Went Fishing, Caught 4 Deer!!!
Former Executive of Engineering Firm, Birdsall Services Group, Pleads Guilty in Scheme to Avoid Pay-To-Play Rules



Report by Mark Lagerkvist

Posted On December 5, 2012

In an apparent flip-flop, Gov. Chris Christie welcomed Lt. Gov. Kim Guadagno back as his running mate for 2013 – despite the baggage of her pension scandal.

“I am thrilled she is going to be part of the team as we seek to serve the people of New Jersey for another four years,” said Christie in a statement released Tuesday.

Last week, Christie said he was unsure whether Guadagno would be on the ticket. When he announced his campaign to seek a second term, the governor said he had yet to talk to Guadagno about her plans.

With Guadagno, Christie is betting voters will overlook a $245,000 pension controversy that followed the lieutenant governor from her tenure as Monmouth County sheriff.

Christie has never publicly addressed the issue – including the question of whether he should appoint an independent prosecutor to handle the case.

False statements by Guadagno in 2008 enabled her chief officer, Michael W. Donovan Jr., to collect nearly $85,000 a year in state retirement pay in addition to his $87,500 annual salary. The story was first reported by New Jersey Watchdog in 2010.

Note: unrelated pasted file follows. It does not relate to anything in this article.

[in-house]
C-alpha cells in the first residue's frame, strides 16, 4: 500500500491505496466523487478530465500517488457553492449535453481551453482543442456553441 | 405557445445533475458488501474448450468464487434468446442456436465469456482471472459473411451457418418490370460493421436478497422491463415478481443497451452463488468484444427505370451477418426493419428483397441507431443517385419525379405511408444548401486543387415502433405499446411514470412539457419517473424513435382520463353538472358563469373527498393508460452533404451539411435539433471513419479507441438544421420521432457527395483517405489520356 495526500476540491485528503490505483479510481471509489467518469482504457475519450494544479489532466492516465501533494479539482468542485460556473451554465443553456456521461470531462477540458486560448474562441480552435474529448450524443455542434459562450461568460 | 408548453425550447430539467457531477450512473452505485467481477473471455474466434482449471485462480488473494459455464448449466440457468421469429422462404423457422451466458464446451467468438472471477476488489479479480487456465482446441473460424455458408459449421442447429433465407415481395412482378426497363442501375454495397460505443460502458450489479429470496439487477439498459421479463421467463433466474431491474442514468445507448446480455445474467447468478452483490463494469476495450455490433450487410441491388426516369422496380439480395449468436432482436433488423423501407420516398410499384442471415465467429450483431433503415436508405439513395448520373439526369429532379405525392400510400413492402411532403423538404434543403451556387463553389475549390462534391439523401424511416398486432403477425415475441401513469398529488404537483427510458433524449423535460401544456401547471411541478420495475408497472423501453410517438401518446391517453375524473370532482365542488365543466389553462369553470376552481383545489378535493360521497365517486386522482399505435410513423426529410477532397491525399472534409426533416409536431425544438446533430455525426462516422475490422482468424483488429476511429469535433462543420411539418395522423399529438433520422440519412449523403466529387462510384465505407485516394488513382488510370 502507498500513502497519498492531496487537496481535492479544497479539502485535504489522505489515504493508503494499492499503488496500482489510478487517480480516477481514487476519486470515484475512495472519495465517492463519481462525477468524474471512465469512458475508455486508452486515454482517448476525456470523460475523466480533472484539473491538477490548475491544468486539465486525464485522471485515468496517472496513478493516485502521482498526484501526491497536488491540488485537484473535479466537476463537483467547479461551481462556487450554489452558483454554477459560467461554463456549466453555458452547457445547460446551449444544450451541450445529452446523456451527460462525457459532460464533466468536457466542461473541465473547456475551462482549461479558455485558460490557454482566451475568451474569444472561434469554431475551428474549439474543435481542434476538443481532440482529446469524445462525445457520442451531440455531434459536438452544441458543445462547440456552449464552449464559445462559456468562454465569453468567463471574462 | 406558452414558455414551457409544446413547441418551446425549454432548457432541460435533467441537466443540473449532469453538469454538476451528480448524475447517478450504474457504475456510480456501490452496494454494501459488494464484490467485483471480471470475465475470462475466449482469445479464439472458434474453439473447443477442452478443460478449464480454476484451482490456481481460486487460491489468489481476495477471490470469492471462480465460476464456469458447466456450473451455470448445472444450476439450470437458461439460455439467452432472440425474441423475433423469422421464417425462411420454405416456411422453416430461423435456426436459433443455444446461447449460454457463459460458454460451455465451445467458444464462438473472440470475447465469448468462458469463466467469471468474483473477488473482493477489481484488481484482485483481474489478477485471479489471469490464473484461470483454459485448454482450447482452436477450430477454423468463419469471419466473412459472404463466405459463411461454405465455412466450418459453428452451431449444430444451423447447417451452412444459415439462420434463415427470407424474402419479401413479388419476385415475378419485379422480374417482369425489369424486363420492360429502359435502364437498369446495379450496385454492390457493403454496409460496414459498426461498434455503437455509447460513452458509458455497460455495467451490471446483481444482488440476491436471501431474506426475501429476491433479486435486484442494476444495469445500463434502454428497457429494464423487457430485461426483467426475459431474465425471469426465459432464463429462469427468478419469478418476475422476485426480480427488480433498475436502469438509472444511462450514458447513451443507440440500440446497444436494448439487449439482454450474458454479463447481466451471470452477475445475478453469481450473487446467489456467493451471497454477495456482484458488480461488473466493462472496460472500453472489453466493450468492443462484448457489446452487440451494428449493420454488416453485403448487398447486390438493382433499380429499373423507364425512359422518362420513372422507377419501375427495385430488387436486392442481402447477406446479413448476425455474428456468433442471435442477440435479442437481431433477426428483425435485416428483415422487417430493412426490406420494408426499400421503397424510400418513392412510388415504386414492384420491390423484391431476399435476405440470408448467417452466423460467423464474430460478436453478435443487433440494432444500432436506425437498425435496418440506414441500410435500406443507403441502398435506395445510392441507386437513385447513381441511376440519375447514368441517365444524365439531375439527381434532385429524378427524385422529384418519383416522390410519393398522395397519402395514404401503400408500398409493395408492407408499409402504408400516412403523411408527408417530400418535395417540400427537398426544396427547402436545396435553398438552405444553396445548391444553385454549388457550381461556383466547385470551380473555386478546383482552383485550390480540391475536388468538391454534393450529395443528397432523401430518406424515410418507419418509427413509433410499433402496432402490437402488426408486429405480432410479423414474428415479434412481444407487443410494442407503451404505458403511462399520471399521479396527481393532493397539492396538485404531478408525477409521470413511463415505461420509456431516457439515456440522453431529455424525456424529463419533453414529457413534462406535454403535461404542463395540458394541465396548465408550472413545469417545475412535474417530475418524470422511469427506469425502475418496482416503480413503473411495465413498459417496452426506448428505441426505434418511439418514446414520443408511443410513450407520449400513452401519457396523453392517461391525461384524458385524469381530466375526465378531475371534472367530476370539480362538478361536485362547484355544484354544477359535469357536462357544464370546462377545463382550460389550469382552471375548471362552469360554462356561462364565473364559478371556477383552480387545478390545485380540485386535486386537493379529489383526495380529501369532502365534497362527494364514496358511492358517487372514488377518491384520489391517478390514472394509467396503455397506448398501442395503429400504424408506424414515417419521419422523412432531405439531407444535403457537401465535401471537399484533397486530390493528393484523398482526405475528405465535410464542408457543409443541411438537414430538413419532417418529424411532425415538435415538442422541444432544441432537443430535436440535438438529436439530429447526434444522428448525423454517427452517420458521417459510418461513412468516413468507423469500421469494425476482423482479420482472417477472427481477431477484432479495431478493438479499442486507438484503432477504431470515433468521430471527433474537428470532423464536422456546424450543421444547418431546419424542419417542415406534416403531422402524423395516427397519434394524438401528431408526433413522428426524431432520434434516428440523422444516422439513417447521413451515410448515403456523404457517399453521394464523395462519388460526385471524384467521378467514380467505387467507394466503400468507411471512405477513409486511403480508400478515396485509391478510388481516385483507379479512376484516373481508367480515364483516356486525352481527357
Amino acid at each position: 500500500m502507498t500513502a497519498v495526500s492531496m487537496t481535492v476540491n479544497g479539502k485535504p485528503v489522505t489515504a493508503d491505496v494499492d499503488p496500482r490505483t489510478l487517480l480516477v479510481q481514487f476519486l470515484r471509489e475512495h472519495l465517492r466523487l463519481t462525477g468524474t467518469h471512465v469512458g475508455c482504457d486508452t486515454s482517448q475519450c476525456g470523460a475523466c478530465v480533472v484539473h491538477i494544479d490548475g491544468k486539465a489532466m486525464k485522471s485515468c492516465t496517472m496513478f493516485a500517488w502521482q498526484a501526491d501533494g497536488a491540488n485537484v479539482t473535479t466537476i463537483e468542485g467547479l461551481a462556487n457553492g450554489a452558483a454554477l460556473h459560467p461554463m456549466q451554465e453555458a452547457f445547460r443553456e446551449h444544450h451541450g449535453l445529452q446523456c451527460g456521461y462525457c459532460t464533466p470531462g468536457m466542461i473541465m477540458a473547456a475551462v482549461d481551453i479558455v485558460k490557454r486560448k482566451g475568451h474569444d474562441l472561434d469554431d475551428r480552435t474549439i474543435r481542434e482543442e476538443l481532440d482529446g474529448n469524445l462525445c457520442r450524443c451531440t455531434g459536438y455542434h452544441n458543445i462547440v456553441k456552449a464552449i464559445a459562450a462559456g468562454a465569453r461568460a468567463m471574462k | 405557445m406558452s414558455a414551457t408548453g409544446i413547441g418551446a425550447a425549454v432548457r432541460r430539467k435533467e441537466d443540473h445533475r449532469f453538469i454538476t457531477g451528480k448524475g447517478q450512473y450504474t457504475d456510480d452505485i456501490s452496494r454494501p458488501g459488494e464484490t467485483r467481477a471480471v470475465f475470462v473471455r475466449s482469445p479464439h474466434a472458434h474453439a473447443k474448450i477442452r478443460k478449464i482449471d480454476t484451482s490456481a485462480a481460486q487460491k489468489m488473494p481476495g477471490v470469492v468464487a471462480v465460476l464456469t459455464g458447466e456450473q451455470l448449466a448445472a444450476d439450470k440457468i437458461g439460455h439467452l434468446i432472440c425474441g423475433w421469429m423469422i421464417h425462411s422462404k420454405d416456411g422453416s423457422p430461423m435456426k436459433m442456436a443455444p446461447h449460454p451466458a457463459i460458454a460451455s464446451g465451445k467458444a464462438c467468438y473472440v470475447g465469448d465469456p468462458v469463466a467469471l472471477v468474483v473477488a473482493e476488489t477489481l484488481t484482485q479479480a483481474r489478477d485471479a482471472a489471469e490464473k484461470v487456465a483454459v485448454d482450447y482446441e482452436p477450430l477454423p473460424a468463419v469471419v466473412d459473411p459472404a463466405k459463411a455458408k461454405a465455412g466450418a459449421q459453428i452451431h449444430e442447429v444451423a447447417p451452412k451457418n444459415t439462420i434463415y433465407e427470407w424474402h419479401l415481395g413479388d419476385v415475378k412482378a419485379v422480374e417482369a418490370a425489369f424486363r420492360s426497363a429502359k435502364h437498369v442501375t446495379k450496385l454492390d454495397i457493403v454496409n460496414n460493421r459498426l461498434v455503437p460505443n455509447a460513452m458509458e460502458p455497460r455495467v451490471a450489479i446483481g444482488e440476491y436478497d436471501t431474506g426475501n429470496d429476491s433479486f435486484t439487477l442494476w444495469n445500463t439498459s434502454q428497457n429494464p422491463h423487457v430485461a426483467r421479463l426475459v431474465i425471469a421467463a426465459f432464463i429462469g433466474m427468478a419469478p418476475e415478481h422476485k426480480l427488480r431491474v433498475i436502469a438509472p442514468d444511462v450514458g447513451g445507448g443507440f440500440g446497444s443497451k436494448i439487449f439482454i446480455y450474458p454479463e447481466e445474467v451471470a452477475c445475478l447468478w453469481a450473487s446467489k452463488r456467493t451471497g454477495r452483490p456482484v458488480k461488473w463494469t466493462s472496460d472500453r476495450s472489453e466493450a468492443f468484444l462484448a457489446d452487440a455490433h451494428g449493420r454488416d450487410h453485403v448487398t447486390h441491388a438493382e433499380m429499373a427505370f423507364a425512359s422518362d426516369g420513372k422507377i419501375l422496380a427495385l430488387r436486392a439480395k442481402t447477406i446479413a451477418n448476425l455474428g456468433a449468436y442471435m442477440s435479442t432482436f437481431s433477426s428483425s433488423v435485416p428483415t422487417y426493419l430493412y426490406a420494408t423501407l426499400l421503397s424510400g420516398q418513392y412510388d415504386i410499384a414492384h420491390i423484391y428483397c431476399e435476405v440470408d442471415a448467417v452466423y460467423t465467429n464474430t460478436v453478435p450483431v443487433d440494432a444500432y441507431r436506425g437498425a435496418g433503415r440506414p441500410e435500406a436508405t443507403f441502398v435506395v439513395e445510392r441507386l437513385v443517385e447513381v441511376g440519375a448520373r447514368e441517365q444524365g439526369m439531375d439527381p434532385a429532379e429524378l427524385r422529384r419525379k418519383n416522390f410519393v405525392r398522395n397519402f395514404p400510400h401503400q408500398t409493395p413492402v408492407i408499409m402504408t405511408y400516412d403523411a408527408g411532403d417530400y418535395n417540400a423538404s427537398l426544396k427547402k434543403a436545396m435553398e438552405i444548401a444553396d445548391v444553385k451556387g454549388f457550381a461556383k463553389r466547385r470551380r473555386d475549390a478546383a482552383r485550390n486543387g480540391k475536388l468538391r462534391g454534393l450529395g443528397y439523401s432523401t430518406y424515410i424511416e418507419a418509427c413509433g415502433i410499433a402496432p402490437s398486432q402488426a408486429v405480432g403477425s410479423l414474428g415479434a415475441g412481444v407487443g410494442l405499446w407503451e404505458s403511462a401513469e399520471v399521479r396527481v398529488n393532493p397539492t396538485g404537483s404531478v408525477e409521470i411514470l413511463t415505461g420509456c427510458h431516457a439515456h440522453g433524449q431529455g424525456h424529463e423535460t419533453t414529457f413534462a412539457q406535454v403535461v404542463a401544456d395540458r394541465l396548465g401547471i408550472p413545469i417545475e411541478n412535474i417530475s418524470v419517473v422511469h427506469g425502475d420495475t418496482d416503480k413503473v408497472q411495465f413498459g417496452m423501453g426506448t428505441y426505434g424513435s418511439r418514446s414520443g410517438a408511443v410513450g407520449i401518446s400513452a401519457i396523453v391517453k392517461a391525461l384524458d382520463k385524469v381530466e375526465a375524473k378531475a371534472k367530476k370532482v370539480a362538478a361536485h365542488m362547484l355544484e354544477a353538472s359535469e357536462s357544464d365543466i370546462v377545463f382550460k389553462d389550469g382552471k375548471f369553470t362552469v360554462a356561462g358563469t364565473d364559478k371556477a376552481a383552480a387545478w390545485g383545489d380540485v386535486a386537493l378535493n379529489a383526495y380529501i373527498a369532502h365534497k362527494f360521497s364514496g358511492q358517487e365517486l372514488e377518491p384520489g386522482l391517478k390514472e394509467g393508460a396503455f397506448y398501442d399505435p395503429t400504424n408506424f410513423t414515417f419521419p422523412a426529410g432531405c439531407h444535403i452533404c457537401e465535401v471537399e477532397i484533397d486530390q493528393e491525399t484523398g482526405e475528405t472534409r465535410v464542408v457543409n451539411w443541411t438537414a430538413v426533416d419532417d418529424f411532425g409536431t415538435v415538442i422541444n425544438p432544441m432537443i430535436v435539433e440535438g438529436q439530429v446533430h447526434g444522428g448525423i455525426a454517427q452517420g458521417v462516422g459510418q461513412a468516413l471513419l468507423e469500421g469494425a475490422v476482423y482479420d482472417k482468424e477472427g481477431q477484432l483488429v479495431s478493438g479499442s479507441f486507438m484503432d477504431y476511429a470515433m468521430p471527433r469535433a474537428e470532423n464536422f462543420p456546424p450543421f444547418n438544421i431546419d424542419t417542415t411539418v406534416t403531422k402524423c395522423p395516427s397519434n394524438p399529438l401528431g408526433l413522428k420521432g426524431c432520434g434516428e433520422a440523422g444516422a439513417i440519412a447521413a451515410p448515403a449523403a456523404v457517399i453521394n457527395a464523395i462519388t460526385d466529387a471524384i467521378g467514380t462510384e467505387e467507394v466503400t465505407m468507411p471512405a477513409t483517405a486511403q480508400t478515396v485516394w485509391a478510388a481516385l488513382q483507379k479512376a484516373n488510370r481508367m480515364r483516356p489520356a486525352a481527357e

Under state statute, “Any person who shall knowingly make any false statement or shall falsify or permit to be falsified any record or records of this retirement system … shall be guilty of a misdemeanor.”

In May 2011, a state pension board requested a criminal investigation of the Donovan matter.The case was referred to the Attorney General’s Division of Criminal Justice. However, the DCJ investigation is riddled with conflicts of interest:

  • Guadagno is DCJ’s former deputy director. She held the post from 1998 to 2001.
  • Nearly two dozen DCJ investigators and supervisors are “double-dippers” who collect state paychecks and pensions.
  • Attorney General Jeffrey Chiesa, a Christie appointee, is in charge of the probe of fellow cabinet member Guadagno.

Representatives for Chiesa have not responded to queries about the investigation, which began 19 months ago. Spokespeople for Guadagno have declined comment.

Meanwhile, New Jersey Watchdog has been winning battles in a legal war over records gathered during a state Treasury review of the Donovan-Guadagno pension controversy.

state appellate judge denied a motion last month by the Attorney General seeking to stop the Government Records Council, another state agency, from reviewing Treasury files requested by the investigative news site.

As a result, Treasury officials must comply with a GRC order to turn over 26 documents for inspection. After review, the Council will determine which documents, if any, should be released to New Jersey Watchdog under the Open Public Records Act.

Reposted here with permission of New Jersey Watchdog